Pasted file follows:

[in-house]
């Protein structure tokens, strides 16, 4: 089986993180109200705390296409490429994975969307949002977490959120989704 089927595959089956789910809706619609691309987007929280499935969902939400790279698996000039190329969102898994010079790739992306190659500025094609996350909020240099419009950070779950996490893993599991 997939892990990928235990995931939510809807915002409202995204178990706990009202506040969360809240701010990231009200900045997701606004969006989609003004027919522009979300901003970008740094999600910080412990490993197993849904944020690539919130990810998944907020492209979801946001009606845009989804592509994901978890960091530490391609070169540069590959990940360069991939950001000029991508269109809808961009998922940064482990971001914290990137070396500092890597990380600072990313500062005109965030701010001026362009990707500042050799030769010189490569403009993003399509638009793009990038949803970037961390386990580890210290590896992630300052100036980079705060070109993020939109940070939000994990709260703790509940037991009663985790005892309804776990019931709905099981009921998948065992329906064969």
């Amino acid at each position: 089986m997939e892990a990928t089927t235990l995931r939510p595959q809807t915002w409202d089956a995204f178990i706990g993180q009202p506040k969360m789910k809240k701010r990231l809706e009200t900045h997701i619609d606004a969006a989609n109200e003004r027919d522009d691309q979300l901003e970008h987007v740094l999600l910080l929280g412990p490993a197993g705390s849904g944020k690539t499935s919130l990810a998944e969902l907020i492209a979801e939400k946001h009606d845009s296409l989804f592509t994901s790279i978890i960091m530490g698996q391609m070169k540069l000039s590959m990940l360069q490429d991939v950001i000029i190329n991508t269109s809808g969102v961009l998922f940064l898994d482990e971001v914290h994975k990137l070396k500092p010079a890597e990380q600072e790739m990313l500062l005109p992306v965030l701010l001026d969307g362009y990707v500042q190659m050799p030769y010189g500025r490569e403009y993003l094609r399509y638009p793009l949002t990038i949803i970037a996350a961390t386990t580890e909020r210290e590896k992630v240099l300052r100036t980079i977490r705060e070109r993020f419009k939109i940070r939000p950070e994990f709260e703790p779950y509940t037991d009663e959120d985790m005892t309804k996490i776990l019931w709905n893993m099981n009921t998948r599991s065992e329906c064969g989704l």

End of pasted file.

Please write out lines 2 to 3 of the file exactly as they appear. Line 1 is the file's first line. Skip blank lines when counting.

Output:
């Protein structure tokens, strides 16, 4: 089986993180109200705390296409490429994975969307949002977490959120989704 089927595959089956789910809706619609691309987007929280499935969902939400790279698996000039190329969102898994010079790739992306190659500025094609996350909020240099419009950070779950996490893993599991 997939892990990928235990995931939510809807915002409202995204178990706990009202506040969360809240701010990231009200900045997701606004969006989609003004027919522009979300901003970008740094999600910080412990490993197993849904944020690539919130990810998944907020492209979801946001009606845009989804592509994901978890960091530490391609070169540069590959990940360069991939950001000029991508269109809808961009998922940064482990971001914290990137070396500092890597990380600072990313500062005109965030701010001026362009990707500042050799030769010189490569403009993003399509638009793009990038949803970037961390386990580890210290590896992630300052100036980079705060070109993020939109940070939000994990709260703790509940037991009663985790005892309804776990019931709905099981009921998948065992329906064969």
């Amino acid at each position: 089986m997939e892990a990928t089927t235990l995931r939510p595959q809807t915002w409202d089956a995204f178990i706990g993180q009202p506040k969360m789910k809240k701010r990231l809706e009200t900045h997701i619609d606004a969006a989609n109200e003004r027919d522009d691309q979300l901003e970008h987007v740094l999600l910080l929280g412990p490993a197993g705390s849904g944020k690539t499935s919130l990810a998944e969902l907020i492209a979801e939400k946001h009606d845009s296409l989804f592509t994901s790279i978890i960091m530490g698996q391609m070169k540069l000039s590959m990940l360069q490429d991939v950001i000029i190329n991508t269109s809808g969102v961009l998922f940064l898994d482990e971001v914290h994975k990137l070396k500092p010079a890597e990380q600072e790739m990313l500062l005109p992306v965030l701010l001026d969307g362009y990707v500042q190659m050799p030769y010189g500025r490569e403009y993003l094609r399509y638009p793009l949002t990038i949803i970037a996350a961390t386990t580890e909020r210290e590896k992630v240099l300052r100036t980079i977490r705060e070109r993020f419009k939109i940070r939000p950070e994990f709260e703790p779950y509940t037991d009663e959120d985790m005892t309804k996490i776990l019931w709905n893993m099981n009921t998948r599991s065992e329906c064969g989704l």